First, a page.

Rosalynn Carter opened her home to a convicted felon, hiring Mary Prince, then Mary Fitzpatrick, as a nanny for Amy Carter.
WSB reported it all started in December 1970 when future president Jimmy Carter was still governor of Georgia.
Prince was on a rehabilitation plan as part of a prisoner-to-work program, Time magazine reported. She said she unknowingly pleaded guilty to a murder that same year. Prince had been at a bar with her cousin Anemaud when the cousin got into an argument with another woman in April.
“I went outside and heard a shot. Anemaude and this woman were fighting over Anemaud’s gun,” Prince told writer Clare Crawford-Mason for Crawford’s article in People magazine “A Story of Love and Rehabilitation: The Ex-Con in the White House.”
“I didn’t know anything about guns, but I tried to take it away, and it went off. We didn’t know it hit anyone,” Prince said.
Both Prince and her cousin were arrested. Aniemau was released on bail but Prince was not, staying in jail for four months.
The other woman said Prince intentionally grabbed the gun and shot her boyfriend.
An attorney was appointed by the courts for Prince, a lawyer whom she had only seen twice for 10 or 15 minutes and who told her to plead guilty.
“I was under the impression I was pleading guilty to involuntary manslaughter, but it turned out to be murder,” Prince told Crawford-Mason for her article.
In less than an hour, Prince had pleaded guilty and was sentenced to life in prison.
She was working in the kitchen at the women’s prison at Hardwick, Georgia, but was eventually allowed to apply for a job watching over Amy Carter as part of her rehabilitation, leaving at night. Prince and the young girl, who was 3 years old at the time, had a strong bond.
“She would even cry at night because she hated to see me leave.”
Eventually, the Carters left the governor’s mansion in January 1975 and returned to Plains, Georgia. Prince went back to prison.
“When I left,” Prince told Crawford-Mason, “Amy really screamed. Later Mrs. Carter would come and see me at the Fulton County Jail and the Atlanta Work Release Center, where I went as a cook in 1975. I was really excited about Governor Carter running for President. I’ve always had faith in him. I used to ask him questions about history and farming. He would tell me what different words meant in books I took from their library. When he won for President, I stayed up all night and kept everyone else up too.”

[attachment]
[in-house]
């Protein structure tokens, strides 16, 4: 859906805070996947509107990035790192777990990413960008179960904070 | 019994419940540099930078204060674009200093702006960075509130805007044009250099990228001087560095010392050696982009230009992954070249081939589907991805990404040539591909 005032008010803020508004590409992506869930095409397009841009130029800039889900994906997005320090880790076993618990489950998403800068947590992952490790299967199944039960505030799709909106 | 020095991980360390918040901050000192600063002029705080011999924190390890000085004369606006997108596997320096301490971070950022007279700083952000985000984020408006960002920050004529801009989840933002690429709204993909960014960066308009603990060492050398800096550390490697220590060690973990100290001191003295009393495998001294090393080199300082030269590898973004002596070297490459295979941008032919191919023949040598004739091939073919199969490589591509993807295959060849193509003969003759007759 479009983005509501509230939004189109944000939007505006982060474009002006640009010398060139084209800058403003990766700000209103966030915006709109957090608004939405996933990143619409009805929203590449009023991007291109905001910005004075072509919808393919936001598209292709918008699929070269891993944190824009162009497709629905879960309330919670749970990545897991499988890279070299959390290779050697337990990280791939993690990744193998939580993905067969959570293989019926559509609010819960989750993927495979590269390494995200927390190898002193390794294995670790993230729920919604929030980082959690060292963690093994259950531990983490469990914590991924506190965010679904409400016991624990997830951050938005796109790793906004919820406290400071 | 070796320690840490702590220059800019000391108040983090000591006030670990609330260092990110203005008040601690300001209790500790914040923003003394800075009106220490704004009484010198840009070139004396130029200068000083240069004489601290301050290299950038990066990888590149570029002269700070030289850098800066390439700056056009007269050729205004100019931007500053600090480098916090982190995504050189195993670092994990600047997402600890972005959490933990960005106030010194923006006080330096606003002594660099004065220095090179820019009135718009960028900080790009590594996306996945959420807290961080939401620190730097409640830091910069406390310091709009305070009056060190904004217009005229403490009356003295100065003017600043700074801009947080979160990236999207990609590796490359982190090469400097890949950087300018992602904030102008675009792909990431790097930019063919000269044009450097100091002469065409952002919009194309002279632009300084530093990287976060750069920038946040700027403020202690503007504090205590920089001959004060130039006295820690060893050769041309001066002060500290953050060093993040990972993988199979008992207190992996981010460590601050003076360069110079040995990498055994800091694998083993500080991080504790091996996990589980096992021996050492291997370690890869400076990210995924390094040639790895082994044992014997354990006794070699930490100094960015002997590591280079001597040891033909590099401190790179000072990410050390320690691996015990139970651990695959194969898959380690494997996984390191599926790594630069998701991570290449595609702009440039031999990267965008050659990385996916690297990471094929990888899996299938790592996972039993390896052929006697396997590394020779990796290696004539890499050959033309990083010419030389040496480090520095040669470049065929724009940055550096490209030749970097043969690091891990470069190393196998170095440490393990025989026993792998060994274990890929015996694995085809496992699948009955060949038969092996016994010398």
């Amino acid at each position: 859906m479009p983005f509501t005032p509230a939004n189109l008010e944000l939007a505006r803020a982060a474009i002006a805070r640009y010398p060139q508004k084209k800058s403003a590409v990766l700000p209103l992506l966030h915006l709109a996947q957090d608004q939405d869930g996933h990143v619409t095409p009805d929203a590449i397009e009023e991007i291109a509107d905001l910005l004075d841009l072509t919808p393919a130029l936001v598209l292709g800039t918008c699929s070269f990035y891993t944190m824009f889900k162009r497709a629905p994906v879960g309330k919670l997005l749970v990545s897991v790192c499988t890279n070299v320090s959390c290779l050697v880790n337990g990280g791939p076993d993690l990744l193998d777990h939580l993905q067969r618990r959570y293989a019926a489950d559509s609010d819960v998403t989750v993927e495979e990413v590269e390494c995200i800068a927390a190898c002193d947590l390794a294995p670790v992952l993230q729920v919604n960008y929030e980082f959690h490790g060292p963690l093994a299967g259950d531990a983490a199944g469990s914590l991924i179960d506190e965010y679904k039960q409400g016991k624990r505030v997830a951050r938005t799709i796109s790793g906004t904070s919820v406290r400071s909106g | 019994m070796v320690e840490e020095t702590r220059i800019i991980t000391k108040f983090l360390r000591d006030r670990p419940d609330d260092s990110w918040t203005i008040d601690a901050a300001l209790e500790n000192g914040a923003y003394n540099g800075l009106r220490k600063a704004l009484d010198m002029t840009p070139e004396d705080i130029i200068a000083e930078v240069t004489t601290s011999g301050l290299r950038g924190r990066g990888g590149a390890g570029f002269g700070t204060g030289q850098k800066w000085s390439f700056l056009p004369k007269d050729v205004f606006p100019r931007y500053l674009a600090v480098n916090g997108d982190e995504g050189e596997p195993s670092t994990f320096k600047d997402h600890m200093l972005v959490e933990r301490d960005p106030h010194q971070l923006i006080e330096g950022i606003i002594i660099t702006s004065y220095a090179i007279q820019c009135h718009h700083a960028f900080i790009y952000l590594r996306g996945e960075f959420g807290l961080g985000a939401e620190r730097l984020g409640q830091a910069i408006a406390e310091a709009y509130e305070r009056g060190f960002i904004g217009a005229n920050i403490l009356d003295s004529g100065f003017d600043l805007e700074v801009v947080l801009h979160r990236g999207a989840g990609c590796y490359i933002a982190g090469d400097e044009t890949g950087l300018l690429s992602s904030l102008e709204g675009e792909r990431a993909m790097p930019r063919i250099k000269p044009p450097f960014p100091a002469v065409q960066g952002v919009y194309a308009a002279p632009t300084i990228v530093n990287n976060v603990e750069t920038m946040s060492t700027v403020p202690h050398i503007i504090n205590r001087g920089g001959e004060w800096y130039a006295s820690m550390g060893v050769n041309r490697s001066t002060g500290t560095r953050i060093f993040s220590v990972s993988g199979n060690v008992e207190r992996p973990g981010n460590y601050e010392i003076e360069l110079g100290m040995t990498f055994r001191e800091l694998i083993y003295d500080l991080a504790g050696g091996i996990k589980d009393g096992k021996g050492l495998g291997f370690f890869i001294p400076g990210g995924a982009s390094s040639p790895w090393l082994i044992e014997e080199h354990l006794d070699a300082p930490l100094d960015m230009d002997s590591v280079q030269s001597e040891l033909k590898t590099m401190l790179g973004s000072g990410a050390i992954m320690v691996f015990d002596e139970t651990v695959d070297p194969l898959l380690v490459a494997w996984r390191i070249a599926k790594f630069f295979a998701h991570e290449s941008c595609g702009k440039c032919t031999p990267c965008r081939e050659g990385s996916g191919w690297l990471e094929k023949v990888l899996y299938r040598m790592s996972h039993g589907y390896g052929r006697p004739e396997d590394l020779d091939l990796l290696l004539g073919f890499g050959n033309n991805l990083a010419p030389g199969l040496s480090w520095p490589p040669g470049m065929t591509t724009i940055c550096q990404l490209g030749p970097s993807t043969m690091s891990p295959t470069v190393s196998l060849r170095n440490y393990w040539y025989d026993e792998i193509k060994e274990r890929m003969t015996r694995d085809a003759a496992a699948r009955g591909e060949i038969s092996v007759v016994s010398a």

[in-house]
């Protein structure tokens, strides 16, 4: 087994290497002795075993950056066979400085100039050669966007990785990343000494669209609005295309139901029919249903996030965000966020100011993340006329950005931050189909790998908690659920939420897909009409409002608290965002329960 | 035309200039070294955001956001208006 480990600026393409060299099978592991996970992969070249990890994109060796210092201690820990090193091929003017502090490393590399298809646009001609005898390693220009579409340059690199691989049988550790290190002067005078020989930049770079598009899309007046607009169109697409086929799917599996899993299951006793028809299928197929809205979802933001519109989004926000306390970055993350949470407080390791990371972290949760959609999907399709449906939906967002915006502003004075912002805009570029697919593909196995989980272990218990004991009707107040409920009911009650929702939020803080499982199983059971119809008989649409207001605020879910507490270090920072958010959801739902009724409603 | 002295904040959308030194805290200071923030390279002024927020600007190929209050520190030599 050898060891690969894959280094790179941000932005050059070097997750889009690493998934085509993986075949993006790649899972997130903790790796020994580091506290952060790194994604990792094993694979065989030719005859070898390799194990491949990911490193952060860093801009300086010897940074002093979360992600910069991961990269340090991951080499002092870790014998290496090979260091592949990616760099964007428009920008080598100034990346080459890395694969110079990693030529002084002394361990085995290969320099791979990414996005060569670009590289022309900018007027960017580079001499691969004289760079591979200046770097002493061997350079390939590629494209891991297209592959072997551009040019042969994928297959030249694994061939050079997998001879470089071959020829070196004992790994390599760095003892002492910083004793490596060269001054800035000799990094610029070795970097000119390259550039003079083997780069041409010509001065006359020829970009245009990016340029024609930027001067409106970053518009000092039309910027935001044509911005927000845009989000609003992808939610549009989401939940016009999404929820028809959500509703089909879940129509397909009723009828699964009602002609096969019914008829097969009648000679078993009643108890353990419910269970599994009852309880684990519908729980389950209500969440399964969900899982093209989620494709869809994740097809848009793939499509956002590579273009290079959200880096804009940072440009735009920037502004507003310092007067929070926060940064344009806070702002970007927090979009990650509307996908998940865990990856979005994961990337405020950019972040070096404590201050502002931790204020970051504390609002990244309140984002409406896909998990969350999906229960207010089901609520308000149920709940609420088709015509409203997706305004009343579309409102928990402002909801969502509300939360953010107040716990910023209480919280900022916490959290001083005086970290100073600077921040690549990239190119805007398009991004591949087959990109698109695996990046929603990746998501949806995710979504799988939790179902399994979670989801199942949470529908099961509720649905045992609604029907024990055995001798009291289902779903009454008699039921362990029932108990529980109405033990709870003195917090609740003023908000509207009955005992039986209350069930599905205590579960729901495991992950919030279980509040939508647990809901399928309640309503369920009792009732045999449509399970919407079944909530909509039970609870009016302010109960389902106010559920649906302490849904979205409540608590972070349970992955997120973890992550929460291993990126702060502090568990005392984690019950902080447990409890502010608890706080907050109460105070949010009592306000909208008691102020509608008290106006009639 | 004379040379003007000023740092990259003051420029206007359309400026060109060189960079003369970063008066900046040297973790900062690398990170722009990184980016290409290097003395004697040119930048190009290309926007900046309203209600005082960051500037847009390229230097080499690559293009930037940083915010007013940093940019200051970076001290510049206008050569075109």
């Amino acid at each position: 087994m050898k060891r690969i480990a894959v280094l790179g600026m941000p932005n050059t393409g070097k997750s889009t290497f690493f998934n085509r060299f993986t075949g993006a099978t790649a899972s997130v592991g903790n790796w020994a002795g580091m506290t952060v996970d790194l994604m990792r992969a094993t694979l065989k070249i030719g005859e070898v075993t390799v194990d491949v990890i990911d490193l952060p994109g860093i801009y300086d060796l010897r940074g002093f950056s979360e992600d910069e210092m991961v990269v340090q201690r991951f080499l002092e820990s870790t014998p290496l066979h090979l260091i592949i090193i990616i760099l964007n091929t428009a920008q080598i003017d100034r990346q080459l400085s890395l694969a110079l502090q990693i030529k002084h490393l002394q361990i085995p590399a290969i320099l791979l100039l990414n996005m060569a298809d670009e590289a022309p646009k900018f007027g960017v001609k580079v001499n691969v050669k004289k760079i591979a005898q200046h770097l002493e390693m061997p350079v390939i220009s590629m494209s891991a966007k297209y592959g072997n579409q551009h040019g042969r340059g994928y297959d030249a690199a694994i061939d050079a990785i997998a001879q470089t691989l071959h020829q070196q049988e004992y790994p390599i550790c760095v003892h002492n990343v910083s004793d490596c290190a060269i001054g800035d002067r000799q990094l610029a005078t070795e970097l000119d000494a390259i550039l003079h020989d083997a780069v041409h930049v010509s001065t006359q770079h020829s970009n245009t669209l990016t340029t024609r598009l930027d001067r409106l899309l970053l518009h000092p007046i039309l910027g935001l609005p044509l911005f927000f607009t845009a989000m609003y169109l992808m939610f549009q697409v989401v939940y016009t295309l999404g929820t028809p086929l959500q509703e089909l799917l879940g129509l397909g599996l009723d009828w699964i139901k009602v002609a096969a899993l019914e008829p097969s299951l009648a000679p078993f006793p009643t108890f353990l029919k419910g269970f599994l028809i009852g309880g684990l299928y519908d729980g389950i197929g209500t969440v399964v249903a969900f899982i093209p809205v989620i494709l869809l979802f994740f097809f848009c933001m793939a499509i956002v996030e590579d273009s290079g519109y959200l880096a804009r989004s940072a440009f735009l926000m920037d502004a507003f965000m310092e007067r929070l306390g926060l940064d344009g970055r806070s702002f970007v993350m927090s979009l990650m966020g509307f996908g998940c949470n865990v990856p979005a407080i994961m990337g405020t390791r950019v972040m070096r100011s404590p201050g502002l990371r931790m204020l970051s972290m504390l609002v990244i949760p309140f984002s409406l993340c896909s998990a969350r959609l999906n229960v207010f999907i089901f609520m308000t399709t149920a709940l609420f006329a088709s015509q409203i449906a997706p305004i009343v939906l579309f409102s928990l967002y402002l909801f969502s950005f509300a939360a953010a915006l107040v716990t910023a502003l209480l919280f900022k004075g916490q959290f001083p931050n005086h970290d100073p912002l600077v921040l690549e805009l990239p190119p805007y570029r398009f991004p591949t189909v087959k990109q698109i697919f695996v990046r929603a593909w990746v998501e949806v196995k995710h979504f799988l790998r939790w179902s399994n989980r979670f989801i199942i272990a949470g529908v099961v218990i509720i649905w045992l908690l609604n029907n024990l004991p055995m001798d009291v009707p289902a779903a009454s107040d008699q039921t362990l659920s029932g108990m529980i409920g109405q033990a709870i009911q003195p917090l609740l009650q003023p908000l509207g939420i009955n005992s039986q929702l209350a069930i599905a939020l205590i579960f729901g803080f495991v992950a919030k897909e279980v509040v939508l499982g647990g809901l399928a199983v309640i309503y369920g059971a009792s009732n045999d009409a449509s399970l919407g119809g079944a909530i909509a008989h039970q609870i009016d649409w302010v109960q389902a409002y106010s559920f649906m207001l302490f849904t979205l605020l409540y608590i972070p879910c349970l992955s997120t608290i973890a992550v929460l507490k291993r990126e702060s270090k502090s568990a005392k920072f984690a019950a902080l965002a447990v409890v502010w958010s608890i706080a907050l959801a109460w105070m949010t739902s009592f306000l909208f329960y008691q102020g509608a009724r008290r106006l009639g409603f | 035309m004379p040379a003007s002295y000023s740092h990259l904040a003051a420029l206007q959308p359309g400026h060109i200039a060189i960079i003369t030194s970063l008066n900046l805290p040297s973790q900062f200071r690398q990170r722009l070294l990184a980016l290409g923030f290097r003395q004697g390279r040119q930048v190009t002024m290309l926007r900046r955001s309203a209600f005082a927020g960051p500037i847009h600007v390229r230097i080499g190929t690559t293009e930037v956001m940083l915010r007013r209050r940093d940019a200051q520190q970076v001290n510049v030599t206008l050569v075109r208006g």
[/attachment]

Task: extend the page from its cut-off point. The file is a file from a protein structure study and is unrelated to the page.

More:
Prince was allowed to leave the jail to travel to Washington for the inauguration in January 1977, despite not being eligible for parole for weeks. She spent two nights at the White House and even attended a ball, wearing a gown sewn of fabric from other inmates, People magazine reported.
“Before I left,” Prince said, “Mrs. Carter said, ‘How would you like to work in this big old place?’”
White House officials wrote to Georgia prison officials and Prince was released. She moved to Washington, living in an apartment in the White House and resumed her care for Amy.
The president was designated as Prince’s parole officer until she was given a pardon after a reexamination of the evidence and the trial proceedings of the original judge who heard Prince’s case, WSB reported. It was determined that Prince was innocent and she was given a pardon.
“She was totally innocent,” Rosalynn Carter told Kate Anderson Brower for her book, “The Residence: Inside the Private World of the White House,” Time magazine reported. “She had nothing to do with it.”
Jimmy Carter said in 2006 in his book “Our Endangered Values,” that Prince had been victimized by the criminal justice system because she was Black, Time reported.
“The only difference is that she has homework now,” Prince told Cawford-Mason in 1977. “She watches television and does it. I understand some of the new math, but Amy’s a better reader. She puts my cigarettes out — she doesn’t like me to smoke — and I tease her about her freckles. She’s not choicy about clothes the way she used to be. And Amy and I dance a lot. We do the bump and the robot and stuff.”
Prince also attended church with the first family during their time in Washington.
After their time in the White House, like the Carters, Prince also moved to Plains to be close to the family, WSB reported. She continued to visit with the couple and babysat the Carters’ grandchildren.
Jimmy Carter dedicated his book “Sharing Good Times,” to Prince, writing “Mary Prince, whom we love and cherish.”
Anderson Bower told C-Span in 2015 that Rosalynn Carter and Prince remained close over the decades.
“She’s still a huge part of the Carter family. They consider her one of their own, and they just love her,” Bower said, according to Time.